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Why it is okay to hit the snooze button

A new study shows that hitting the snooze button might not make you more tired or affect sleep

When allowed to snooze, the participants were a little more quick-thinking right when they woke up, new study finds. (Pexels)

By Team Lounge

LAST PUBLISHED 20.10.2023  |  03:39 PM IST

It’s often said that hitting the snooze button can make you feel more tired and negatively impact sleep. Now, a new study reveals that there is no direct evidence regarding this. In fact, the findings show that snoozing might support the waking process of people who regularly snooze alarms. 

The study, led by researchers from Stockholm University, investigated how snoozing affects sleep, sleepiness, mood, and cognitive abilities. The findings showed that those who snooze sleep slightly shorter and feel drowsier in the morning compared to those who never snooze, the university’s press statement explains. Notably, there were no negative effects of snoozing on cortisol release, morning tiredness, mood, or sleep quality throughout the night. 


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It also showed that when snoozing people did not wake up from deep sleep, and the snoozers performed a bit better on cognitive tests immediately upon waking. Furthermore, half an hour of snoozing does not have negative effects on night sleep or sleep inertia and alertness in the morning, the statement adds. The findings were published in the Journal of Sleep Research.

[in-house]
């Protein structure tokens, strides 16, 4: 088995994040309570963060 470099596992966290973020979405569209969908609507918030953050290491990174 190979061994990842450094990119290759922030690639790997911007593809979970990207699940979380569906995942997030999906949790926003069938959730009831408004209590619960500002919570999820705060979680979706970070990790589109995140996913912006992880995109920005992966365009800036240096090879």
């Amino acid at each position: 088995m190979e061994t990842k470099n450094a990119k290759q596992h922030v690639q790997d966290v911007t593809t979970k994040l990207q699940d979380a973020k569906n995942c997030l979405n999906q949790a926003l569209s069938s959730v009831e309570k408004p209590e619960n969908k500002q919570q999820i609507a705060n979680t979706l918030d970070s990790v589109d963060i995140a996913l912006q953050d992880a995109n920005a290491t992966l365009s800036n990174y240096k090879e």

The researchers observed positive outcomes such as a decreased likelihood of waking from deep sleep. “When the participants were able to hit snooze, their sleep was shown to be lighter and less restful during the last 30 minutes before waking up. But they still got around 23 minutes of sleep on average, only six minutes less than when not snoozing," lead author Tina Sundelin wrote in an article published in The Conversation.

In fact, when allowed to snooze, the participants were a little more quick-thinking right when they woke up. This is most likely because participants got a chance to wake up more slowly when they were allowed to snooze. “This may have helped ward off some sleep inertia – that feeling of mental fog many people experience in the morning," Sundelin added in the article. 

Moreover, as they don’t fall back into deep sleep, snoozers are not likely to wake up drowsy. “It's of course important to remember that the study only included people who are regular snoozers and find it easy to go back to sleep after each alarm," Sundelin said in the statement. Although the findings might come as a relief for many, the researchers emphasise that this way of waking up is not ideal for everyone. 

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